There was some hype built around this movie months before it was released. Very few people knew about it, and the few that did, had no real clue as to what it was about. And that’s exactly how Christopher Nolan wanted it.
I’m specifically name-dropping Christopher Nolan because he is a consistent, uniquely original, reliable, and expert storyteller. (See Memento, The Prestige, Batman Begins, and The Dark Knight. There are more to this list, but I haven’t seen all his films… yet.) To date, he’s one of my top favorite film directors and most successful in Hollywood.
Enter the 8-10 year personal project called Inception. The story is Nolan had been working on the screenplay for a very long time and I certainly can understand why after watching such an intricate story. Another note: most of Nolan’s previous films have been based on other works, like comics or novels. His newest is his own creation.
So what’s this movie about anyway? And what the stank does “inception” mean anyway?
The dictionary on my phone says: (noun) an event that is a beginning; a first part or stage of subsequent events. The movie is about a group of thieves who break into people’s minds to steal their ideas. Nutshelling it like that makes me say “what?” and I’ve already seen it, but that’s basically what’s happening. Except, our band of mind bandits gets an offer our anti-hero (played by Leo DiCaprio) can’t refuse. His task is the opposite of his job: instead of stealing an idea, he is to plant one instead via some serious dreaming. However, in order to plant an idea in someone’s mind in their dream, it’s key for them to feel as if they came up with the idea on their own. And in order for that to happen, you’ve got to go pretty deep. Are you still with me? It’s pretty easy to understand once you get introduced to the story.
And there is a lot about this story I loved. Sometimes movies have a tendency to get a little dry or boring. You might even shy away from a 2 ½ hour movie. But this movie is dense and every scene is important. It may not make sense the first time you see a scene, but you’ll be rewarded if you pay attention and listen closely. Trust me, it’ll pay off in the end. I might need to write a spoiler version and talk about the audience’s reaction at the end. All I’ll say is usually at showings like this, there’s applause. Not this time. I think Nolan put’s M. Night Shyamalan to shame. I’m just sayin’.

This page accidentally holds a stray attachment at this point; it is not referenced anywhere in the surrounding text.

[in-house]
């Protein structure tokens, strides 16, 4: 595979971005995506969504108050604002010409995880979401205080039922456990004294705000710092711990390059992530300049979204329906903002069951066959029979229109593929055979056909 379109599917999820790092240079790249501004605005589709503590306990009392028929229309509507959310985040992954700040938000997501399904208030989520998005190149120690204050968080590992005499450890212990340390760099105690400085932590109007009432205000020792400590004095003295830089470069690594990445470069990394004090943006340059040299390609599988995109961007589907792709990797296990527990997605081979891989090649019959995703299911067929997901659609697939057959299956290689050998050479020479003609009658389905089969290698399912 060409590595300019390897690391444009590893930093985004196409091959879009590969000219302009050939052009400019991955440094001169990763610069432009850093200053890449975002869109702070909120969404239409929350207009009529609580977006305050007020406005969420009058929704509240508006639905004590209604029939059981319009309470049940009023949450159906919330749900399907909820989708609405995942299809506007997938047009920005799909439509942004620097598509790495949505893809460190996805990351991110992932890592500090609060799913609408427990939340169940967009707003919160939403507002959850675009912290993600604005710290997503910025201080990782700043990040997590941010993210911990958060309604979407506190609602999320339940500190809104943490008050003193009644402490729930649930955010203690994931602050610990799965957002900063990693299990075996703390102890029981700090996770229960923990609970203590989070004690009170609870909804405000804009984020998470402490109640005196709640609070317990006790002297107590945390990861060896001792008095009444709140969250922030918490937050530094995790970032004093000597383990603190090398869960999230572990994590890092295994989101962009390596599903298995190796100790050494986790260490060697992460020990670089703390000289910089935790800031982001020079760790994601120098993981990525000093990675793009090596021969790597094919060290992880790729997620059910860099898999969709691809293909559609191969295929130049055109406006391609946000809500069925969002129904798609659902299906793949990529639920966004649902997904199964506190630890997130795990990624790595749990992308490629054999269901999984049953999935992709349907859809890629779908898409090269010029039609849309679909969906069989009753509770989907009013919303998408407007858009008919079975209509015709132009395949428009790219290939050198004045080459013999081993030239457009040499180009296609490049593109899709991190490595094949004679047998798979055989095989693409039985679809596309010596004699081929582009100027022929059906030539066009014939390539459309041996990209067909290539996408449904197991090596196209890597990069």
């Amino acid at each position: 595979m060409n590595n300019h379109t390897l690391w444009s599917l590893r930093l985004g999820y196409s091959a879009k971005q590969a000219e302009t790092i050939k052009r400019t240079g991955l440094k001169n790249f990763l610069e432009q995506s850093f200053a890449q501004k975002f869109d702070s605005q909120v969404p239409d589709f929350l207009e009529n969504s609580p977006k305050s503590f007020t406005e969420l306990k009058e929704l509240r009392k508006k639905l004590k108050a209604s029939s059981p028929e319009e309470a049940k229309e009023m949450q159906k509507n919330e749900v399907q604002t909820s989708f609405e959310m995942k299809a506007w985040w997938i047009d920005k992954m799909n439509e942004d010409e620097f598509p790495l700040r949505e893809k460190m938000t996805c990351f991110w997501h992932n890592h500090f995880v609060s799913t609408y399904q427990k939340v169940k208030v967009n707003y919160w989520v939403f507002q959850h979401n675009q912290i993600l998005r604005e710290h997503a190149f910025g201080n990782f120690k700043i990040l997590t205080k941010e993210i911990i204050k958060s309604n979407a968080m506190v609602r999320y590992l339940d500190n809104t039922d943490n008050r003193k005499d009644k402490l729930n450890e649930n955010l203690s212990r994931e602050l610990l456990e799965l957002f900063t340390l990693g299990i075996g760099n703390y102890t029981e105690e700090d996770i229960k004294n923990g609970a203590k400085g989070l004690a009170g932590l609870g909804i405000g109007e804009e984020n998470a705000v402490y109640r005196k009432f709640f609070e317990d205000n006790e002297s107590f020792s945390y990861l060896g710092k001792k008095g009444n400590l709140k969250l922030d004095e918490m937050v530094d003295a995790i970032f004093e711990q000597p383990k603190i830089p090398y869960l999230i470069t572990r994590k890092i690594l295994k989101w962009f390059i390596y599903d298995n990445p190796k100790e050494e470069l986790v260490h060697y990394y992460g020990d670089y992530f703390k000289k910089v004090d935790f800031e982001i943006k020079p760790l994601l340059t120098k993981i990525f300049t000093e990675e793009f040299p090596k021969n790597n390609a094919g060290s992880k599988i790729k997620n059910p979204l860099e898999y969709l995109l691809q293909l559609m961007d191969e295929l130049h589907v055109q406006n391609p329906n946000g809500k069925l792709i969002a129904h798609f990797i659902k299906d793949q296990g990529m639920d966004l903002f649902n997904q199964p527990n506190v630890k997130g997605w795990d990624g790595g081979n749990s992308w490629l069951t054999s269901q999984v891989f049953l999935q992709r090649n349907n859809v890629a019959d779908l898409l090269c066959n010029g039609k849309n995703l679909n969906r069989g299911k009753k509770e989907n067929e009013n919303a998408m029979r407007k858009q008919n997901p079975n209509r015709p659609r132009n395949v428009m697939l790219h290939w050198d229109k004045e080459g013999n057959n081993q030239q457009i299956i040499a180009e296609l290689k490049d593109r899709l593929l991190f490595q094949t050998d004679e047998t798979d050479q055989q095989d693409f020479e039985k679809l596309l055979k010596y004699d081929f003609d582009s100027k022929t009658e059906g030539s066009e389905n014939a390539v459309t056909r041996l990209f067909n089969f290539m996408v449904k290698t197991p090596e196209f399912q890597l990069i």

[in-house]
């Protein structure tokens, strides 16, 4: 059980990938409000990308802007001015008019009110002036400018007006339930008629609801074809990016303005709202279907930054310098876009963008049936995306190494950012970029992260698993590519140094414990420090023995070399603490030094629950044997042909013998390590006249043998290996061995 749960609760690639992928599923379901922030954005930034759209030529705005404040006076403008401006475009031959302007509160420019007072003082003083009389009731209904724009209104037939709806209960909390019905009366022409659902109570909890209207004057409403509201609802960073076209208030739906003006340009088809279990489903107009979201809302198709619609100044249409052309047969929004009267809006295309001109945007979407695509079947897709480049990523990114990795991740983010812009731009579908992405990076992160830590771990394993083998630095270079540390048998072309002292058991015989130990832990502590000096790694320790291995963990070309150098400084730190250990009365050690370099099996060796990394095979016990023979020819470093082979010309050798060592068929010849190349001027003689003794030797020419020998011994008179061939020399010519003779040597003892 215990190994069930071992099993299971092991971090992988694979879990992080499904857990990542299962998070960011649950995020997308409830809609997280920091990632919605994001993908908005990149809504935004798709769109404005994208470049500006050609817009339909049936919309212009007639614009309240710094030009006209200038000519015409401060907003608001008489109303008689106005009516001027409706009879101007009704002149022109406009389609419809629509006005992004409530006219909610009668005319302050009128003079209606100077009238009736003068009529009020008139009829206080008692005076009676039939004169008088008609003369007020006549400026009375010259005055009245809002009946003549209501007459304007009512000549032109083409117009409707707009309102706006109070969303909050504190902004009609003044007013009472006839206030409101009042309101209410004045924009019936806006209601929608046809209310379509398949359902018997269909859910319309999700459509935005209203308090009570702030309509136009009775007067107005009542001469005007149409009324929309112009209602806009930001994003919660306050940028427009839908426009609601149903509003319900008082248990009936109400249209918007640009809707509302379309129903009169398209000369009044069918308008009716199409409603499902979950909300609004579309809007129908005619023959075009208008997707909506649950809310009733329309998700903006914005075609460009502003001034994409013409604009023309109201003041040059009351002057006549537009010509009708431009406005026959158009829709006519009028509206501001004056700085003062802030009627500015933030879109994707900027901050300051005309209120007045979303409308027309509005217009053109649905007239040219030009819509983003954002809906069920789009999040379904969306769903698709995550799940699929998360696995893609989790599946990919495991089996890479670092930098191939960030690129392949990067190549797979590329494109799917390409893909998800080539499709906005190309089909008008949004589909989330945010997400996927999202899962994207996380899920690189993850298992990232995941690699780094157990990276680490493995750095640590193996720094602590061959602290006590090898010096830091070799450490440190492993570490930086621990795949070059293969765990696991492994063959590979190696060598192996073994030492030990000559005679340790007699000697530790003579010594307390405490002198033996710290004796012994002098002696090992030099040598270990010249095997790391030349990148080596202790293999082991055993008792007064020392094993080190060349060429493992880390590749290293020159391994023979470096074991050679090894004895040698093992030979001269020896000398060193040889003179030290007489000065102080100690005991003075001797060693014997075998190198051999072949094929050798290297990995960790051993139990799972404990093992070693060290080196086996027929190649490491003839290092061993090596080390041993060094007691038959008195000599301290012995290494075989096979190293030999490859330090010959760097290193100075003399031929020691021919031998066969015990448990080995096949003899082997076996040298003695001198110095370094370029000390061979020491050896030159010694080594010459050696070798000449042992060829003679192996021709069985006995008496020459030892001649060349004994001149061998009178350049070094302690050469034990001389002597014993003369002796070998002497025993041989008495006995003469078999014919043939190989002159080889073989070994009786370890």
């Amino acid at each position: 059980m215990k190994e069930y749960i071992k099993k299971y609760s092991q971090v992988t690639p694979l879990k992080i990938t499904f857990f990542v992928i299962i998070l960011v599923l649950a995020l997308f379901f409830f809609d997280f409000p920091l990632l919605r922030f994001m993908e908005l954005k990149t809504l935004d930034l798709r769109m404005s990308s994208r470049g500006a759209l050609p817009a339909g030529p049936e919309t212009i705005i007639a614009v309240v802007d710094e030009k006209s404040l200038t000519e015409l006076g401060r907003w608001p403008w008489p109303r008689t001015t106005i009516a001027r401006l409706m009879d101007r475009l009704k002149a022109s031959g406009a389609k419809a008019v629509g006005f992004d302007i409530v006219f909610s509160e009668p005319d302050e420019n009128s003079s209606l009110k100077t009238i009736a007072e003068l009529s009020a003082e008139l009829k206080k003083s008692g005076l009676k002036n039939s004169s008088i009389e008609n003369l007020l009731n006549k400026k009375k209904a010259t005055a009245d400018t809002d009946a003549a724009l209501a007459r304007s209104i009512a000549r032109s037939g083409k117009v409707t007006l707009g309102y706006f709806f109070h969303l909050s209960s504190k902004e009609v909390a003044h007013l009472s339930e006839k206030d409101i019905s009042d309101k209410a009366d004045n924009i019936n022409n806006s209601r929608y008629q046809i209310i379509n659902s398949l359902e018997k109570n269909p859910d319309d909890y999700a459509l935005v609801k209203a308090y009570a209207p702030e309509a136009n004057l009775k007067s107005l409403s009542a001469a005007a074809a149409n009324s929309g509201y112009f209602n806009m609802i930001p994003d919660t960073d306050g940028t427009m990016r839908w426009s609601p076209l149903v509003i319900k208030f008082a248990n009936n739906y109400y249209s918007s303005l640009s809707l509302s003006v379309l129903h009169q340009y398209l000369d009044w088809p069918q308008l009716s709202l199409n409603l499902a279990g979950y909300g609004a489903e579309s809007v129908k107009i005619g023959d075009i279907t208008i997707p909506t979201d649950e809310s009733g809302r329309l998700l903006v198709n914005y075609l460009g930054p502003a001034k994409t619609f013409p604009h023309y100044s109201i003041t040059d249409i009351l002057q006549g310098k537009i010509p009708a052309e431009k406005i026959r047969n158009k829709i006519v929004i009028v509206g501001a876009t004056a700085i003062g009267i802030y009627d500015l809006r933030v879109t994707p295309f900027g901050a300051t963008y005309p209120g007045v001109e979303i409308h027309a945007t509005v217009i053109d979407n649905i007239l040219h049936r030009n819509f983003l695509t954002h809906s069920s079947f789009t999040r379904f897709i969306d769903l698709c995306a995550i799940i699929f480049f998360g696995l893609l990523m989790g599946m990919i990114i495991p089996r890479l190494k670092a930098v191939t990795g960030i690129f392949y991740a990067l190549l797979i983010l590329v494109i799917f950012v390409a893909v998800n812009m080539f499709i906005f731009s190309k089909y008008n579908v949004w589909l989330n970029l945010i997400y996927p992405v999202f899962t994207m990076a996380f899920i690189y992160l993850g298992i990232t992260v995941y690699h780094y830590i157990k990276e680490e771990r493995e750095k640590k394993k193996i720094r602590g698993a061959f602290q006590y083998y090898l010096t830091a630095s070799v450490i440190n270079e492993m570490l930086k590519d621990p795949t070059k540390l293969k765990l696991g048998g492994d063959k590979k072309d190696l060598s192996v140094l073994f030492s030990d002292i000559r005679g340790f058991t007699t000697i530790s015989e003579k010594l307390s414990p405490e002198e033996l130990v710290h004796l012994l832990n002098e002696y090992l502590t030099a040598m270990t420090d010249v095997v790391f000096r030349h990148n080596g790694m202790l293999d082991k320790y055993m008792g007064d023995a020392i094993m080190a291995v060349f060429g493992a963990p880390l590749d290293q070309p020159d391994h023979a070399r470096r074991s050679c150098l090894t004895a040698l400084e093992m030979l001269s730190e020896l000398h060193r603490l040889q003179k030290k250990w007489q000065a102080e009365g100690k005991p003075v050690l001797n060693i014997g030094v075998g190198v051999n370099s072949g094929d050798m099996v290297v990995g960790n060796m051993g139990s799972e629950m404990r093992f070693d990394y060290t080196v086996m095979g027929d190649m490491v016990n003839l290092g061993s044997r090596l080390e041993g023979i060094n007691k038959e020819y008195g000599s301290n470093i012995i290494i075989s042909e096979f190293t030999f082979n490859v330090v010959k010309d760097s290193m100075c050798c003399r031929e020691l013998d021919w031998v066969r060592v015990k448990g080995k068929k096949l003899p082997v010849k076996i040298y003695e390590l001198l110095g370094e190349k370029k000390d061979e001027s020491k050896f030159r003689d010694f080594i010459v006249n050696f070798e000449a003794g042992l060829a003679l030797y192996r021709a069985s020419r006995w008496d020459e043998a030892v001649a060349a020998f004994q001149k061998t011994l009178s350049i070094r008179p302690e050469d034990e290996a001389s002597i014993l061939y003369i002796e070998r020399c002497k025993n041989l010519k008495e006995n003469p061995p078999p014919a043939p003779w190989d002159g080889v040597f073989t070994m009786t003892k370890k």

Let’s talk about all the special effects you see in the trailers. There’s more in the movie. It’s also not just eye candy. It totally makes sense why people are flying around in midair or the street grows out of the ground. Let’s not forget, the majority of Inception takes place in a dream. Fortunately, everything is explained to us so we understand what’s happening while they are doing these amazing things.
With that said, what I really liked, is how plausible the whole story seems. There’s a special device and procedure to enter dreamland. It’s never really explained, and it doesn’t need to be. In fact, you don’t even think about “how does it work?” you just know that it does and whenever you see the metal suitcase, you know what’s about to happen.
Kudos to the cast too, by the way. I’m being lazy and not naming them but all of them were excellent choices. It felt like a serious and dream version of Ocean’s Eleven’s crew. Or maybe Ocean’s mixed with a little Matrix. And for the record, I might even go as far as to say Inception is superior to The Matrix. That’s tough…
This movie is worth a second viewing. I’d even say it’s worth checking out in theaters. There are some awesome and unique fight scenes and visuals that big screens take advantage of. Even though it’s rated PG-13, I recommend leaving little kids at home. It might too long, dry and complicated for them to stay interested or understand. Lastly, this is a movie I’d add to my buy list. Which is no surprise, I already want to see it again in theaters. It takes a lot for me to want to see something in the theater twice.